Tropical Depression Fred was moving along Cuba's northern coast and could regain tropical storm status as it pulls away from the island on Friday, ahead of its projected track towards the Florida Keys on Saturday and southwest Florida on Sunday, forecasters said.
Meanwhile, still east of the Caribbean Sea, forecasters were watching another tropical depression that they said would likely become Grace, the seventh named storm of the Atlantic hurricane season.
South Florida was in the initial cone of concern for Tropical Depression 7, which had maximum sustained winds of 35 mph but was expected to become a tropical storm Saturday.
A Tropical Storm Warning is in effect for Antigua and Barbuda, Anguilla, St. Kitts and Nevis, and Montserrat, Saba and Sint Eustatius, Sint Maarten, and St. Martin and St. Barthelemy. A Tropical Storm Watch is in effect for the British Virgin Islands, U.S. Virgin Islands and Puerto Rico.
Meanwhile, the Miami-based National Hurricane Center said Fred had maximum sustained winds of 35 mph and was dropping heavy rain over parts of Cuba, where the main threats were rain and flooding.
Fred was about 150 miles southeast of Key West and moving west at 12 mph, the NHC said.
A tropical storm warning issued for the middle and upper Florida Keys and Florida Bay as well as a tropical storm watch for the west coast of Florida have been discontinued as of Friday night.
A tropical storm warning is still in effect for the Florida Keys west of the Seven Mile Bridge to the Dry Tortugas.
Forecasters said little change in strength was expected in the coming hours, though Fred could regain tropical storm status again on Saturday.
The hurricane center said 3 to 7 inches of rain were expected across the Florida Keys and southern peninsula by Monday, with isolated maximums of 10 inches.
No evacuations are planned for tourists or residents in Monroe County, Keys officials said Friday. The county’s emergency management officials are advising people in campgrounds, recreational vehicles, travel trailers, live-aboard vessels and mobile homes to seek shelter in a safe structure during the storm.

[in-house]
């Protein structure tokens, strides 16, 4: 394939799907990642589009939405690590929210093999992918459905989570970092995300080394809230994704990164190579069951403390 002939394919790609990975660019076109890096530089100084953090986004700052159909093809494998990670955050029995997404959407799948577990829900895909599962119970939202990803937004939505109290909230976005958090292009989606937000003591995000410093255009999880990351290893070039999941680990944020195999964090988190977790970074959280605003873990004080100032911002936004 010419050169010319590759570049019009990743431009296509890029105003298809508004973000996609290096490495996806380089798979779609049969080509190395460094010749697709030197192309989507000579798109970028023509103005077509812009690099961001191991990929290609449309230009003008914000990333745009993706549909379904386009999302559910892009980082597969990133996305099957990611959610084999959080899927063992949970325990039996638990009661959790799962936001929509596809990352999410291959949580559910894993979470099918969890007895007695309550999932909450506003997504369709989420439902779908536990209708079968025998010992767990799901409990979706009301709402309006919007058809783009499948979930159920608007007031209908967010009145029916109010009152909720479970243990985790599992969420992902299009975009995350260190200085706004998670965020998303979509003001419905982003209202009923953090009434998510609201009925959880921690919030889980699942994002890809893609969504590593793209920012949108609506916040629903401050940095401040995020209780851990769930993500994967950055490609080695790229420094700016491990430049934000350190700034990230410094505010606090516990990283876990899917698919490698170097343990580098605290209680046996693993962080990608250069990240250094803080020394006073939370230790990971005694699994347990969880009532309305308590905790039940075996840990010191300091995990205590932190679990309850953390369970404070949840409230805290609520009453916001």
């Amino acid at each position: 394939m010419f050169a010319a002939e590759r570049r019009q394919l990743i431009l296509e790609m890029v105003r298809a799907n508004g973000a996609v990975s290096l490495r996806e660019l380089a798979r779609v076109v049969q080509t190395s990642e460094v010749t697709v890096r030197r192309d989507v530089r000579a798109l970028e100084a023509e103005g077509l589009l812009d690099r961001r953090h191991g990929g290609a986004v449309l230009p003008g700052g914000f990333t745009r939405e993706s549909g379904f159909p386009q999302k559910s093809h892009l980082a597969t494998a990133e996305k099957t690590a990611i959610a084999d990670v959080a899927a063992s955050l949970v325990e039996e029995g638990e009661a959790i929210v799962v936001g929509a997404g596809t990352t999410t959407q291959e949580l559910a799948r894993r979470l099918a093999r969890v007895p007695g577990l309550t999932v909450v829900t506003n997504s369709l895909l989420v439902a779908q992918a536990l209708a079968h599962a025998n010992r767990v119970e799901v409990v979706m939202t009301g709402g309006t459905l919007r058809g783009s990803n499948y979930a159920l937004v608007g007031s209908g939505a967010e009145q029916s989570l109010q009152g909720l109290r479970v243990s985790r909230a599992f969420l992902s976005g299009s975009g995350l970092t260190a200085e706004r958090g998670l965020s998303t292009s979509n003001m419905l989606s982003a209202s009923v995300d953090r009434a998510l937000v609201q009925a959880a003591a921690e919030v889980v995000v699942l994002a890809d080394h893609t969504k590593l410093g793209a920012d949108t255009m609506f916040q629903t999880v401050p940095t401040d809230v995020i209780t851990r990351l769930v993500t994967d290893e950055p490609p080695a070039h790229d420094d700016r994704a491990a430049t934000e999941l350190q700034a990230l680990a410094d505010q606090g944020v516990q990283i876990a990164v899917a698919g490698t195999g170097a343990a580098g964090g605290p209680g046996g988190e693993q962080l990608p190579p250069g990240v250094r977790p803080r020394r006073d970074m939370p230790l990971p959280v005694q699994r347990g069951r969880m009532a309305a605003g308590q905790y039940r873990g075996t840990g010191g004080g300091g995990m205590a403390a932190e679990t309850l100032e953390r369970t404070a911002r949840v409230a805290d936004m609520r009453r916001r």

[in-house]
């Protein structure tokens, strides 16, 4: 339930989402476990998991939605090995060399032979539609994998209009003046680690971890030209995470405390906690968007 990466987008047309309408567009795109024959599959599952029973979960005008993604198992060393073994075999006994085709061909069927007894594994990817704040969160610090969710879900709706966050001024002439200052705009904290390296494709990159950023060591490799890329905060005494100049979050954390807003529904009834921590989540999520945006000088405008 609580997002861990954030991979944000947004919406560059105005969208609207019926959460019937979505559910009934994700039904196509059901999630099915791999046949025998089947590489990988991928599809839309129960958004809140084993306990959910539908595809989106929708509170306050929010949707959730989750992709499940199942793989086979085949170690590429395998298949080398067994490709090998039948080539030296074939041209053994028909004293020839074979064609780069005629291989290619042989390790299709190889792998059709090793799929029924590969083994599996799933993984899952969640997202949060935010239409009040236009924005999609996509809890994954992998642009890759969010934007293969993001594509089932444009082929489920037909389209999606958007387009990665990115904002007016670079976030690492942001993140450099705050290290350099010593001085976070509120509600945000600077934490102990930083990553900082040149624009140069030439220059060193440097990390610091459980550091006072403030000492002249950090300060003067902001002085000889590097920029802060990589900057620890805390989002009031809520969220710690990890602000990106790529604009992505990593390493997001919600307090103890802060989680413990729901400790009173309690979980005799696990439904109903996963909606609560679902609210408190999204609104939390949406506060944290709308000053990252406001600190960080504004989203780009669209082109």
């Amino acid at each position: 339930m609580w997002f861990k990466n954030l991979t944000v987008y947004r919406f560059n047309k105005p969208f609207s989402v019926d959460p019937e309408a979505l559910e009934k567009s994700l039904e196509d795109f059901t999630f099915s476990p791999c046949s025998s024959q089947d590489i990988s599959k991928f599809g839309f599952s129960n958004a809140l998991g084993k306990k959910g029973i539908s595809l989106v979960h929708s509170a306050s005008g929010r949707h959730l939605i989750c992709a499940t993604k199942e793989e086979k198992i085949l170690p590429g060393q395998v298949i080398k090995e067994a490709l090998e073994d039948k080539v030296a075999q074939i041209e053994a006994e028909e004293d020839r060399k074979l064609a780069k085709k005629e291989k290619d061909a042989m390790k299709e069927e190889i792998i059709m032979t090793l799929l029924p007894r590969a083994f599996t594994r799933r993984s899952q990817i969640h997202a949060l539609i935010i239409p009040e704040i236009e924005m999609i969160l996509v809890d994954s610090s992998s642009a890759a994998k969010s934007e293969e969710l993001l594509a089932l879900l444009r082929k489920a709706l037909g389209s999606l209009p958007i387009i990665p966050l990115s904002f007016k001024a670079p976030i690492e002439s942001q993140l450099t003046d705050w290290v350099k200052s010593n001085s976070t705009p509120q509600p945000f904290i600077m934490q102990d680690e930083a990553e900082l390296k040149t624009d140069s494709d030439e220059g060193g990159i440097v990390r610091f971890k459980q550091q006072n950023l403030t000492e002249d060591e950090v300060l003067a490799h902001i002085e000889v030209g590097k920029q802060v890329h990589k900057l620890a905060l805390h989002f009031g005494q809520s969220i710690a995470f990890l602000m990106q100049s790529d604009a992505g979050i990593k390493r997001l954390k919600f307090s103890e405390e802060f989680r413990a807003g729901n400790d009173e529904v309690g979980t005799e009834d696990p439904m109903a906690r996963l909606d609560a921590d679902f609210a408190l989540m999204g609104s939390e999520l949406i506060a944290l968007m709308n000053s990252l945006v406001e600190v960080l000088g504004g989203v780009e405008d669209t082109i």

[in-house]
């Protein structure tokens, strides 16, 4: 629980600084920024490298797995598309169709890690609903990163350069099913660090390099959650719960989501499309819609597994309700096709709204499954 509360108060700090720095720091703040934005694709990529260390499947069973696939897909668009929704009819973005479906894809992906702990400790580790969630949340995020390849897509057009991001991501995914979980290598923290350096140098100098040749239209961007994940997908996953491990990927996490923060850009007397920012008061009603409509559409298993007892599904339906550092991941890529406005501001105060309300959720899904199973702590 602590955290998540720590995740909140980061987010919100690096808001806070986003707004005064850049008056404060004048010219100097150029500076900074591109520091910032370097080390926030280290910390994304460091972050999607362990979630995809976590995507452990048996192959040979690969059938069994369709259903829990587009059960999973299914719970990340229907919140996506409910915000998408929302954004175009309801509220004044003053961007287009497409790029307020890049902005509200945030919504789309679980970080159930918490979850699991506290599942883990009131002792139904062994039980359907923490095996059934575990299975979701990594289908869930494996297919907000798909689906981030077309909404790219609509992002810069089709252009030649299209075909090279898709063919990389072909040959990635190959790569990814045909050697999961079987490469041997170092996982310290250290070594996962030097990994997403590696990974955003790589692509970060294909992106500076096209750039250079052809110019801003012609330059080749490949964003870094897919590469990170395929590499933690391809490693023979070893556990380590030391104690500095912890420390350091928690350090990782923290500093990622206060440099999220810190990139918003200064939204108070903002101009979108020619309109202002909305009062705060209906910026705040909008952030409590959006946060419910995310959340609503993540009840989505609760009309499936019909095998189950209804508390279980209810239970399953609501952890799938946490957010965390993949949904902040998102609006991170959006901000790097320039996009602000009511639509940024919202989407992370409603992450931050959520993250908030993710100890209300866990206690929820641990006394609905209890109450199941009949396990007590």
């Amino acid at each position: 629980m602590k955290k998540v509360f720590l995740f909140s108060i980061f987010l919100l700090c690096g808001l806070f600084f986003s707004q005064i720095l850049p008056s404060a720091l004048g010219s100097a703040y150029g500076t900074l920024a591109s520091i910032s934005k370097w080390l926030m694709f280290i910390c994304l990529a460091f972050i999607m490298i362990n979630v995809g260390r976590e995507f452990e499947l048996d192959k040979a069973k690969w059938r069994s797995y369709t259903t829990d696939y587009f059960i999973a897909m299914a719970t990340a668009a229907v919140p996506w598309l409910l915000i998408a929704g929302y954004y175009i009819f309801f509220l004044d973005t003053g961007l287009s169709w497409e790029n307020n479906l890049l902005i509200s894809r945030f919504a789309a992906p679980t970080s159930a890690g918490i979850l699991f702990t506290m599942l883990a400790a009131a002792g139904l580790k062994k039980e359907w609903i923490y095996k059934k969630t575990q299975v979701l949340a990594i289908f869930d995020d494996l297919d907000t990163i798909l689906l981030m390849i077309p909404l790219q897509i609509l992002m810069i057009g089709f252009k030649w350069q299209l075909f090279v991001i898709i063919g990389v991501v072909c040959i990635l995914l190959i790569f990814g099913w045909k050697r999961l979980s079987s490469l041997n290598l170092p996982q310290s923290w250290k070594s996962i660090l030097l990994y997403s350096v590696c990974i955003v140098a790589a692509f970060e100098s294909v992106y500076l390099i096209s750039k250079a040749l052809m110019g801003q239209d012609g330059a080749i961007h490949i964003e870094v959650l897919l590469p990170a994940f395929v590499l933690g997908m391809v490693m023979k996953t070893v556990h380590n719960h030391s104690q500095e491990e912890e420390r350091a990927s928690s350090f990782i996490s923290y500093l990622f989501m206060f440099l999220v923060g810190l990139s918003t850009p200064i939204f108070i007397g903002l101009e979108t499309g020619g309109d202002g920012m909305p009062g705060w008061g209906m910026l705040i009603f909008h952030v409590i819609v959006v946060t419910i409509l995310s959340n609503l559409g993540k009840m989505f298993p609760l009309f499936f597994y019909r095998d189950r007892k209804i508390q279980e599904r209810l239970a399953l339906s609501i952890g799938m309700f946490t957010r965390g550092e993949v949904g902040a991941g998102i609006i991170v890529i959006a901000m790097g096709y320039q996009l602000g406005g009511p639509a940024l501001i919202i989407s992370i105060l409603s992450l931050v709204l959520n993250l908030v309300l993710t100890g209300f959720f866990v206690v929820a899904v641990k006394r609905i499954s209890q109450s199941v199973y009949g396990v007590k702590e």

Winds between 35 and 40 miles per hour are possible as far north as Broward County through Saturday.
Residents can get sandbags Friday at three locations in Miami-Dade: at Grapeland Park (1550 NW 37th Avenue), Legion Park (6447 NE 7th Avenue) and Veterans Park (7600 NW 50th Street).
Once a tropical storm, Fred weakened back to a depression by its spin over Haiti and the Dominican Republic, where it knocked out power to some 400,000 customers and caused flooding that forced officials to shut down part of the country's aqueduct system, interrupting water service for hundreds of thousands of people. Local officials reported hundreds of people were evacuated and some buildings were damaged.
The system was expected to produce 3 to 5 inches of rain across the Dominican Republic and the western Bahamas, as well as 1 to 3 inches over Haiti, the Turks and Caicos, the eastern Bahamas, and Cuba.
Fred became the sixth named storm of the Atlantic hurricane season late Tuesday as it moved past the U.S. Virgin Islands and Puerto Rico.